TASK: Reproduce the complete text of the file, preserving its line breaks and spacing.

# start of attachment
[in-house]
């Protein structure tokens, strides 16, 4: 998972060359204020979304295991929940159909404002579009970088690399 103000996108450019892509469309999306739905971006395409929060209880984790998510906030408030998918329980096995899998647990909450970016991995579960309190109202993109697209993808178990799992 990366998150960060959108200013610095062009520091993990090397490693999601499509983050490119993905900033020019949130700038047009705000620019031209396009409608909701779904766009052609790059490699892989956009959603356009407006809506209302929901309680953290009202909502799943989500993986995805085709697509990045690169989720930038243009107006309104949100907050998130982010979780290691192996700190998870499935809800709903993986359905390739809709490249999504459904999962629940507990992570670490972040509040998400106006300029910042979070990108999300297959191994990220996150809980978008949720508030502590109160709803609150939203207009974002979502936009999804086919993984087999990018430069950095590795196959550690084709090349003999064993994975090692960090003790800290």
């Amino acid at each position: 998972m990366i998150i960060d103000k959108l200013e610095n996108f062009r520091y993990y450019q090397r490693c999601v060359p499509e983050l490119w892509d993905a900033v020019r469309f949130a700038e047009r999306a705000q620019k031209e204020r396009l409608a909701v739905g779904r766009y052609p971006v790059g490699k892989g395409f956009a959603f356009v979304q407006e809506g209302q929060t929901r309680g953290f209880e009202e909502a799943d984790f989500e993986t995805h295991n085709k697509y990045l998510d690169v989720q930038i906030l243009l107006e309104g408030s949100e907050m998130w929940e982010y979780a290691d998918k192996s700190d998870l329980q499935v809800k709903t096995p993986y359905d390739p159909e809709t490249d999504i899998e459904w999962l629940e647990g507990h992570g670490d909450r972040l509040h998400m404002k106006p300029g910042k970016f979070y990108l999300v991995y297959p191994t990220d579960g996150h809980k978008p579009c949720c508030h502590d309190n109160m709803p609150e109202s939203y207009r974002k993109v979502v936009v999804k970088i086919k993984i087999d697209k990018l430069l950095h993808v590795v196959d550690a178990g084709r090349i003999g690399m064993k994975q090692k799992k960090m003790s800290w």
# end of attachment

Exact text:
[in-house]
């Protein structure tokens, strides 16, 4: 998972060359204020979304295991929940159909404002579009970088690399 103000996108450019892509469309999306739905971006395409929060209880984790998510906030408030998918329980096995899998647990909450970016991995579960309190109202993109697209993808178990799992 990366998150960060959108200013610095062009520091993990090397490693999601499509983050490119993905900033020019949130700038047009705000620019031209396009409608909701779904766009052609790059490699892989956009959603356009407006809506209302929901309680953290009202909502799943989500993986995805085709697509990045690169989720930038243009107006309104949100907050998130982010979780290691192996700190998870499935809800709903993986359905390739809709490249999504459904999962629940507990992570670490972040509040998400106006300029910042979070990108999300297959191994990220996150809980978008949720508030502590109160709803609150939203207009974002979502936009999804086919993984087999990018430069950095590795196959550690084709090349003999064993994975090692960090003790800290």
């Amino acid at each position: 998972m990366i998150i960060d103000k959108l200013e610095n996108f062009r520091y993990y450019q090397r490693c999601v060359p499509e983050l490119w892509d993905a900033v020019r469309f949130a700038e047009r999306a705000q620019k031209e204020r396009l409608a909701v739905g779904r766009y052609p971006v790059g490699k892989g395409f956009a959603f356009v979304q407006e809506g209302q929060t929901r309680g953290f209880e009202e909502a799943d984790f989500e993986t995805h295991n085709k697509y990045l998510d690169v989720q930038i906030l243009l107006e309104g408030s949100e907050m998130w929940e982010y979780a290691d998918k192996s700190d998870l329980q499935v809800k709903t096995p993986y359905d390739p159909e809709t490249d999504i899998e459904w999962l629940e647990g507990h992570g670490d909450r972040l509040h998400m404002k106006p300029g910042k970016f979070y990108l999300v991995y297959p191994t990220d579960g996150h809980k978008p579009c949720c508030h502590d309190n109160m709803p609150e109202s939203y207009r974002k993109v979502v936009v999804k970088i086919k993984i087999d697209k990018l430069l950095h993808v590795v196959d550690a178990g084709r090349i003999g690399m064993k994975q090692k799992k960090m003790s800290w």